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Inner (medial) knee pain

Expert reviewer, Mr Damian McClelland, Trauma and Orthopaedic Consultant, and Clinical Director for Musculoskeletal Services at Bupa
Next review due June 2024

Inner (or medial) knee pain means pain on the side of your knee nearest to the middle of your body (next to your other knee). Medial simply means middle. There is much you can do to manage inner knee pain, and treatments that can help too.

A diagram by Bupa of where inner knee pain is located

Causes of inner knee pain

There are several things that can cause inner knee pain. These include:

  • injury such as a blow to the outside of your knee, which pushes your knee inwards
  • activities that involve sudden twisting or pivoting of your knees – for example, skiing or playing rugby
  • activities where you have to use your knee a lot – for example, cycling, gymnastics or swimming breaststroke
  • getting older and your knee joint becoming worn down

Conditions associated with inner knee pain

There are several types of knee injury and other conditions that can cause inner knee pain.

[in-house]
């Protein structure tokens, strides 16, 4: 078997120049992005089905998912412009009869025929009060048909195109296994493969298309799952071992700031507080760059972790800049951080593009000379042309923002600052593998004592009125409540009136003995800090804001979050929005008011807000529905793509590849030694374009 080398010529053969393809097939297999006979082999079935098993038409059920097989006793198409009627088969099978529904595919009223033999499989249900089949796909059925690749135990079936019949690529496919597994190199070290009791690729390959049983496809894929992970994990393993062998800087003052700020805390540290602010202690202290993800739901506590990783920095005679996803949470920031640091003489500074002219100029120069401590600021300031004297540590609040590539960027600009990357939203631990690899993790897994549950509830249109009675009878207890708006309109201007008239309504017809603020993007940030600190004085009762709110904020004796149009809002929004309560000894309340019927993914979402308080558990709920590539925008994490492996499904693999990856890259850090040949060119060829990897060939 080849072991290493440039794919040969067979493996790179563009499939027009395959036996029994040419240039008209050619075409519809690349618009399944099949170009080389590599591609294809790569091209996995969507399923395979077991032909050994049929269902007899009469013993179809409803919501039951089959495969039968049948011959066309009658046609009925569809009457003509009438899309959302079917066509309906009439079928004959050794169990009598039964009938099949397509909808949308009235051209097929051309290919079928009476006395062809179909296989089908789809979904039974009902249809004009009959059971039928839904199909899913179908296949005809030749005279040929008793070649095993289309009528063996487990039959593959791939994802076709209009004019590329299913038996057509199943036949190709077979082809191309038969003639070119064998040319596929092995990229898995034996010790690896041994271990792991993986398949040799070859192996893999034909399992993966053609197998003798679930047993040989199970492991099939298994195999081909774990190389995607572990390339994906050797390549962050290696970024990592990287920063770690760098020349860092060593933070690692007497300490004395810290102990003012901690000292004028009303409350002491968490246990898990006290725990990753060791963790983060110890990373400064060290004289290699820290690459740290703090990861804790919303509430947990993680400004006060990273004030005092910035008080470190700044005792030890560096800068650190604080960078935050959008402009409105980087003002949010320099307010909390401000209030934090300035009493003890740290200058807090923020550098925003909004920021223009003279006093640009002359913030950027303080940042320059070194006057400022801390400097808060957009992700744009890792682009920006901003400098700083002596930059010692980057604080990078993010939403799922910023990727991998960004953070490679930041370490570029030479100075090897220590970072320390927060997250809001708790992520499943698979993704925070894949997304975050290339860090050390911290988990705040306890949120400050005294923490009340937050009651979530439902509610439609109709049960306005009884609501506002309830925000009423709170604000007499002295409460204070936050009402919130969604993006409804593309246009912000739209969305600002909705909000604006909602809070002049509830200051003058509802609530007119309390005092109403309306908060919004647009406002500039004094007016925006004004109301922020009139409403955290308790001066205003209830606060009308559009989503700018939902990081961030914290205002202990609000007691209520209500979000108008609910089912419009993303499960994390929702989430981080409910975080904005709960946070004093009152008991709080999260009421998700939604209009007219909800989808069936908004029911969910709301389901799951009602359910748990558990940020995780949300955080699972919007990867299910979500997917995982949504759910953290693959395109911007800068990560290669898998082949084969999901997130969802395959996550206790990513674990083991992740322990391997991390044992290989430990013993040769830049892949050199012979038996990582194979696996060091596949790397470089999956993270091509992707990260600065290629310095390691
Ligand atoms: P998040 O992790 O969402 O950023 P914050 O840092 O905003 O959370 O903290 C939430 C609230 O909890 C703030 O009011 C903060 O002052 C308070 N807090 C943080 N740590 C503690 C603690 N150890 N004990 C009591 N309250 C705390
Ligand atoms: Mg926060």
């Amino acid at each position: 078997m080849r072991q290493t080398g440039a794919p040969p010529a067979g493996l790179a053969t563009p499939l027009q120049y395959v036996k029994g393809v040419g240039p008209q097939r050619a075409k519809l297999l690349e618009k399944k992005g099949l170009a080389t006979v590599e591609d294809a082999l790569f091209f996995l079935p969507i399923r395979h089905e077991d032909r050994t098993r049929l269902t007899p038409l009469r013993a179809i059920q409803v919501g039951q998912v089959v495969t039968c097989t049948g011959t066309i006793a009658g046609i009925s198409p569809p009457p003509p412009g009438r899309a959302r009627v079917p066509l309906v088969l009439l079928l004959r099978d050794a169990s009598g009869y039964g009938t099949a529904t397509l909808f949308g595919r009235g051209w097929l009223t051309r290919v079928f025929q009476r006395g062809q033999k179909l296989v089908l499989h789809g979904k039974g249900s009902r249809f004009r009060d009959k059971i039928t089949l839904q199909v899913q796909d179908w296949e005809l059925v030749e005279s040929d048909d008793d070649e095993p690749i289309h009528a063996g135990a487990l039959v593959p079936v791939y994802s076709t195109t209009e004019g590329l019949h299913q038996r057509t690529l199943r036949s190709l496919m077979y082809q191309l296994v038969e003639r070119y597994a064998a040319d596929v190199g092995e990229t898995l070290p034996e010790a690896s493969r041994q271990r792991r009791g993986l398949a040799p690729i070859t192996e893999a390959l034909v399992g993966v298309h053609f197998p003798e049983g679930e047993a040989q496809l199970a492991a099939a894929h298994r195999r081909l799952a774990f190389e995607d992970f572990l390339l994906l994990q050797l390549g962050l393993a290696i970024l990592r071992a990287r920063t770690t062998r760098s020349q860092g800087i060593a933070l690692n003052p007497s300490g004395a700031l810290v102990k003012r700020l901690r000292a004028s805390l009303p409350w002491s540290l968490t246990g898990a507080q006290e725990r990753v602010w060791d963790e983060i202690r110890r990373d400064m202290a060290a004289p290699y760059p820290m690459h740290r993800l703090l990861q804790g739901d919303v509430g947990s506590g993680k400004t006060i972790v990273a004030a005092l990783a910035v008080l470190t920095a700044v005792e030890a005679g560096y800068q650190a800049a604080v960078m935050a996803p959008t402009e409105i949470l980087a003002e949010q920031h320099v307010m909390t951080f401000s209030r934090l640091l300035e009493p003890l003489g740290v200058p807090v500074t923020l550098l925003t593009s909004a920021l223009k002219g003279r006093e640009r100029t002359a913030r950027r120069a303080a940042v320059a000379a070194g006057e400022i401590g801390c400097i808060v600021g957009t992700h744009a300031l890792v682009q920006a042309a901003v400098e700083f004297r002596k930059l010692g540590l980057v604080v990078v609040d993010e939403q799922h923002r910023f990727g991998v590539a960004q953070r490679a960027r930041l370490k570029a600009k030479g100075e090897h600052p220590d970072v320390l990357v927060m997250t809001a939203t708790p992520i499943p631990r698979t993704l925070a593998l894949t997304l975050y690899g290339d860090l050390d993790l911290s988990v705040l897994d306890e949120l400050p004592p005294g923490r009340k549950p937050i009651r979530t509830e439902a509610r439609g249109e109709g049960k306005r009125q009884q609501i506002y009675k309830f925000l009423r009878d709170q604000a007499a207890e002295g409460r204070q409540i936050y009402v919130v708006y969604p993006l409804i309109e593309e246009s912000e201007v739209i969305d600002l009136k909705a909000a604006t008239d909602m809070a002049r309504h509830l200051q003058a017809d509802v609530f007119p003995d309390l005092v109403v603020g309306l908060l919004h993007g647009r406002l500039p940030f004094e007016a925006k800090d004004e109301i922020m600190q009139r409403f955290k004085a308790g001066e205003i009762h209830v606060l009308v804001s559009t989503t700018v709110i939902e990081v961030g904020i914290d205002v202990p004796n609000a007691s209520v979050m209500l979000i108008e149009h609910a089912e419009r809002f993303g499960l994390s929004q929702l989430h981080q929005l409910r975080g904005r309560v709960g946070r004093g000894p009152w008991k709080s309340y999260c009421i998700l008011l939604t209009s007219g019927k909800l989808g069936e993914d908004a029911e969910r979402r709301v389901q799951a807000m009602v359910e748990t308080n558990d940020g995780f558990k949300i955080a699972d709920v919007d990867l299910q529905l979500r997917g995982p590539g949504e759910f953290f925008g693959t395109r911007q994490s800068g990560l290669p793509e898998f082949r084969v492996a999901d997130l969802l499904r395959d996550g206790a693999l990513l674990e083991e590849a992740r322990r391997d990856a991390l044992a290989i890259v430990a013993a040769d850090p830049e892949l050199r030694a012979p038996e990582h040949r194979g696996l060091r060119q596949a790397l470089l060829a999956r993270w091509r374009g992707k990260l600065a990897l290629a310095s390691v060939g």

Medial collateral ligament injury is a tear of the ligament that runs down the inner side of your knee. A ligament is a band of tissue that connects one bone to another. Your medial collateral ligament connects your thigh bone to your shin bone, helping to stabilise your knee. A tear can happen if you have a direct blow to your knee, if you twist your knee or if you overuse your knee.

Anterior cruciate ligament injury is a tear to one of the ligaments that runs across the inside your knee, connecting your thigh and shin bones. You might completely or partially tear your anterior cruciate ligament. It’s a sudden injury caused by twisting or overextending your knee. It can happen if you suddenly slow down, stop or change direction and is nearly always associated with sports.